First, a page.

AS THE WORLD has sought to understand the cause of the global financial crisis, international financial centres have naturally found themselves under fire. Taking much of the flak have been the smaller centres, whose offshore jurisdictions have raised the eyebrow of suspicion.
Described as tax havens for avaricious bankers and secrecy jurisdictions for shady figures in the international business community, many believe they should shoulder part of the blame for shortcomings in the financial markets.
That the debate over the role of small financial centres has been so one-sided is unfortunate, as it would be unwise to write-off such jurisdictions before any commensurate attempt has been made to understand their role in the wider economy. Indeed, it is in the UK's vital interest that we take a dispassionate view of such centres in light of the benefits they can offer our nation.
There seem to be four distinct myths that have gone unchallenged. The first is that international financial centres have a negative impact on growth in the global economy. In reality, many of the small centres have stable, well-regulated and neutral jurisdictions that can facilitate international business. Investment channelled into the small centres can, in turn, provide much-needed liquidity and can further investment opportunities, competitiveness and access to capital markets.
The second myth is that they engage in harmful tax practices. The Foot Review, an examination of the UK's relationship with international financial centres, suggested that the potential for tax leakage from full tax jurisdictions towards low-tax or zero-tax regimes is relatively limited.
A third myth suggests that small centres have a negative impact on transparency, regulation and information exchange. There is a huge difference between cooperative and uncooperative jurisdictions, between transparent and well-regulated centres and between the opaque and less well-regulated. In the fight against money laundering and terrorist funding, offshore centres such as the Isle of Man are currently among the highest rated jurisdictions globally for complying with international standards.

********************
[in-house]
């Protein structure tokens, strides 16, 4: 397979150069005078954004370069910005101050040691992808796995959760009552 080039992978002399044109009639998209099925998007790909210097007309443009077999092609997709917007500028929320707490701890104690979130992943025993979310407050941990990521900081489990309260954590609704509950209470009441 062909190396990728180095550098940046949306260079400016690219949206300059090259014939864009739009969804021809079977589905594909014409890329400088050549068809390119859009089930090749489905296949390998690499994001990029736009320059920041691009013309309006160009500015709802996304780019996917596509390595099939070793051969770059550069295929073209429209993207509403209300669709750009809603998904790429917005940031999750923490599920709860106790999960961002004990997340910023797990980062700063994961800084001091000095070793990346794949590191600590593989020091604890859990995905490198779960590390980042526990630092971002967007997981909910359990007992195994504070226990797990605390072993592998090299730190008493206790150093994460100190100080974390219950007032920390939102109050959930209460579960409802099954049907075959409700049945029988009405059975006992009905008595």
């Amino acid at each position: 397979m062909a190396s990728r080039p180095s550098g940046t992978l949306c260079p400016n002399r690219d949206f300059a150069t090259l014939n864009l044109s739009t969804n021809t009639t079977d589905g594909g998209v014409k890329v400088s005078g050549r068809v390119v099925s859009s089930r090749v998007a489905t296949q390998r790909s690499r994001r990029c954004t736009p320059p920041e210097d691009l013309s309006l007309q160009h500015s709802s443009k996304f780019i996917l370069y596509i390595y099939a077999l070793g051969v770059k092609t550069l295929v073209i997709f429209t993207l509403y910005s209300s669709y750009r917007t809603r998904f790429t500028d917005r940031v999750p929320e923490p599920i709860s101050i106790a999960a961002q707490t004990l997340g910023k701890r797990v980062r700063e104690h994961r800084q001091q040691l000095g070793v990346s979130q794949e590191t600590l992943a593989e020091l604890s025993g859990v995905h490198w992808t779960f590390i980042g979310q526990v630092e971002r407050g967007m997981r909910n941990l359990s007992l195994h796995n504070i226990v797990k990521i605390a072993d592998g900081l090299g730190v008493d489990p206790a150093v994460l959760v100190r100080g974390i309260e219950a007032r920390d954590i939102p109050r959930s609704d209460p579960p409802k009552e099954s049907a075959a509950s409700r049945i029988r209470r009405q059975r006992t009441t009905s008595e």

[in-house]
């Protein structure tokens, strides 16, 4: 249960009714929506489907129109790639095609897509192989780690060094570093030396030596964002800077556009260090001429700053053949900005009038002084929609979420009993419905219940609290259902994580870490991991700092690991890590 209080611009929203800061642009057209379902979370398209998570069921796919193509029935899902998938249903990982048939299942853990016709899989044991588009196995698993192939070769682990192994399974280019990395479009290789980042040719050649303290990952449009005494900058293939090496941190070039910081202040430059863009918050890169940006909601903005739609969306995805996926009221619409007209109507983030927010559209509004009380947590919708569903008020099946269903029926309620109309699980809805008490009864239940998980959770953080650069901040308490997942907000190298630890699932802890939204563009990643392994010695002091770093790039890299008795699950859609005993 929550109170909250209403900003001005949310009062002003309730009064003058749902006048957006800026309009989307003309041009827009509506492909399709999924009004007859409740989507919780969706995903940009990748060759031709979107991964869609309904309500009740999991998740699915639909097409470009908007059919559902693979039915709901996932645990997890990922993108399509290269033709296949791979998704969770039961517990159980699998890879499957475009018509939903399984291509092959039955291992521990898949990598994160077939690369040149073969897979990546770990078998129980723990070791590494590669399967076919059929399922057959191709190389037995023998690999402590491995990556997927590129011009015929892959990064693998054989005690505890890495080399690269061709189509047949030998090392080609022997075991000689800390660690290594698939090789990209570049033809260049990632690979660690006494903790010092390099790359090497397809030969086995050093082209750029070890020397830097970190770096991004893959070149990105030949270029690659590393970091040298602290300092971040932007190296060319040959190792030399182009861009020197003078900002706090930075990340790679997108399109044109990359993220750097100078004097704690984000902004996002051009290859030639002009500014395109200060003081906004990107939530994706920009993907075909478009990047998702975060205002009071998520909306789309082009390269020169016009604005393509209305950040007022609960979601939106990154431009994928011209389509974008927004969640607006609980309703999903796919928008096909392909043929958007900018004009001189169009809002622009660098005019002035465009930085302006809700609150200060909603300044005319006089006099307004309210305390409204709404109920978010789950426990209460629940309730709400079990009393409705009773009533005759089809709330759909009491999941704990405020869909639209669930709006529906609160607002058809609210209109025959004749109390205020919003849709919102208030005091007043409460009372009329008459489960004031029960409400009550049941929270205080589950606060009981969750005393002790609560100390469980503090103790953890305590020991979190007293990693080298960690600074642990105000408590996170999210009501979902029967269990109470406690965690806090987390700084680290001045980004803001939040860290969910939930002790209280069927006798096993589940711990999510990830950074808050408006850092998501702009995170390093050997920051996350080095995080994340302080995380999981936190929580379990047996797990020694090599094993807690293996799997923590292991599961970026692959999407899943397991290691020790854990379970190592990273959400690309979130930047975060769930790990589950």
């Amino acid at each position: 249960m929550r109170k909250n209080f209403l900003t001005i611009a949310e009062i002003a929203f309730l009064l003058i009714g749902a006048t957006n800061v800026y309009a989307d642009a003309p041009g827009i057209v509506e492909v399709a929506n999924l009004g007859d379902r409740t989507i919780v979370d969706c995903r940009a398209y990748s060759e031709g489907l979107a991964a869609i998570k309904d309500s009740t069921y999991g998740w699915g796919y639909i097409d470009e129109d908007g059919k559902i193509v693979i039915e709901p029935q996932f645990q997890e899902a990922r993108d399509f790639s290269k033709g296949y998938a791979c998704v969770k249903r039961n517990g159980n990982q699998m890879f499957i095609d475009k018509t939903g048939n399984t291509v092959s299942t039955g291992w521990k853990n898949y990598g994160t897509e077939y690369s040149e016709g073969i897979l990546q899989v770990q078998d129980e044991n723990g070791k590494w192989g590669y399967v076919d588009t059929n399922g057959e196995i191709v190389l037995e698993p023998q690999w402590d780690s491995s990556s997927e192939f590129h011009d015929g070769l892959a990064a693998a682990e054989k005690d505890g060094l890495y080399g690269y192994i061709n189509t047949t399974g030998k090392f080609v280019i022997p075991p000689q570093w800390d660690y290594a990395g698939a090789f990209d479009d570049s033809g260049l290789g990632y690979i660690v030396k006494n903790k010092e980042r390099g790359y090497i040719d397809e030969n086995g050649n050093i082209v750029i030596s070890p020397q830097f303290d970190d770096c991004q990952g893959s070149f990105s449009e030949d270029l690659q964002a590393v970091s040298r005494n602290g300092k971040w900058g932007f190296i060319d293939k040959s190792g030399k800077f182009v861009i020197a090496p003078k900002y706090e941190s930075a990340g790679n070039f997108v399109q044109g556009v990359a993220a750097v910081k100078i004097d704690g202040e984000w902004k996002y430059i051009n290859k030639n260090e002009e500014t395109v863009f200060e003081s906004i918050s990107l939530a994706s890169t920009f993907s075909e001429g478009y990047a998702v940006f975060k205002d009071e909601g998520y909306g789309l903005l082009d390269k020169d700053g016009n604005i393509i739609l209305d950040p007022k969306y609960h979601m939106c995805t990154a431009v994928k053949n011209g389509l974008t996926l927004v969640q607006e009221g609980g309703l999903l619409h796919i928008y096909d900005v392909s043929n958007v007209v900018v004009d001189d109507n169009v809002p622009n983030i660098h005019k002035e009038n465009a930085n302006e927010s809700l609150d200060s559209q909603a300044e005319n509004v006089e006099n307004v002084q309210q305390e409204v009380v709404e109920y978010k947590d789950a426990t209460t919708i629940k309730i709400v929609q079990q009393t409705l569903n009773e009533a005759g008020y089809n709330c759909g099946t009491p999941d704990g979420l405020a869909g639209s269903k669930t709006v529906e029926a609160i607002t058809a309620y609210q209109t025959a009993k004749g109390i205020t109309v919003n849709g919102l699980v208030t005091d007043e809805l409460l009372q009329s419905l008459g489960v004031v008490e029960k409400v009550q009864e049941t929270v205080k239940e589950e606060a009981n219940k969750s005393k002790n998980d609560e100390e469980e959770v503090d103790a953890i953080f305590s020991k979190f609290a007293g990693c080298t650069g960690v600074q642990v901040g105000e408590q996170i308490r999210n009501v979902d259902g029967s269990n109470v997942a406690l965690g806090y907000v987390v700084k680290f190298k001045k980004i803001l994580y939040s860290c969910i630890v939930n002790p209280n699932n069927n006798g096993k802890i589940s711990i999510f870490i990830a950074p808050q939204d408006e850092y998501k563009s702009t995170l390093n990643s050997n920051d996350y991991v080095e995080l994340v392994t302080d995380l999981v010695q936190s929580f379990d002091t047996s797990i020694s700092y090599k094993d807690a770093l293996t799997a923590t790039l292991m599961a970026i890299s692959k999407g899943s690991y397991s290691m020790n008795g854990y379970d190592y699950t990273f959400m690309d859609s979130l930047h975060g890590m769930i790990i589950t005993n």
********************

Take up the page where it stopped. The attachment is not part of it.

Finally, it is often thought that small international financial centres support capital flight from developing countries. But the Commonwealth Secretariat has suggested that small centres often play an important role in boosting development by enabling such nations effectively to ‘rent' financial expertise from other countries, while developing financial centres of their own.
This debate matters to the UK. Through our Crown Dependencies and Overseas Territories, we have a constitutional relationship with half of the top thirty offshore financial centres. Acting on a hub and spoke basis, the massive capital flows between these centres and mainland UK aid market liquidity and investment, while our legal and constitutional similarities allow the transfer of skilled professionals.
To put some perspective on this, in the second quarter of 2009, Guernsey, Jersey and the Isle of Man provided £209bn of liquidity to the UK market. With ever-darker clouds gathering in the eurozone, many anticipate a second credit crunch as 2012 dawns. The UK's access to offshore money will undoubtedly prove vital in weathering the storms to come.
Put simply, when it comes to our naked self-interest, it would be foolish of the UK to ignore the proven benefits provided by small international financial centres as part of the City of London's world-class operation. Reasoned debate on their role is valid, but let it not descend into myopic criticism that conveniently ignores those benefits.
Mark Field is MP for Cities of London & Westminster
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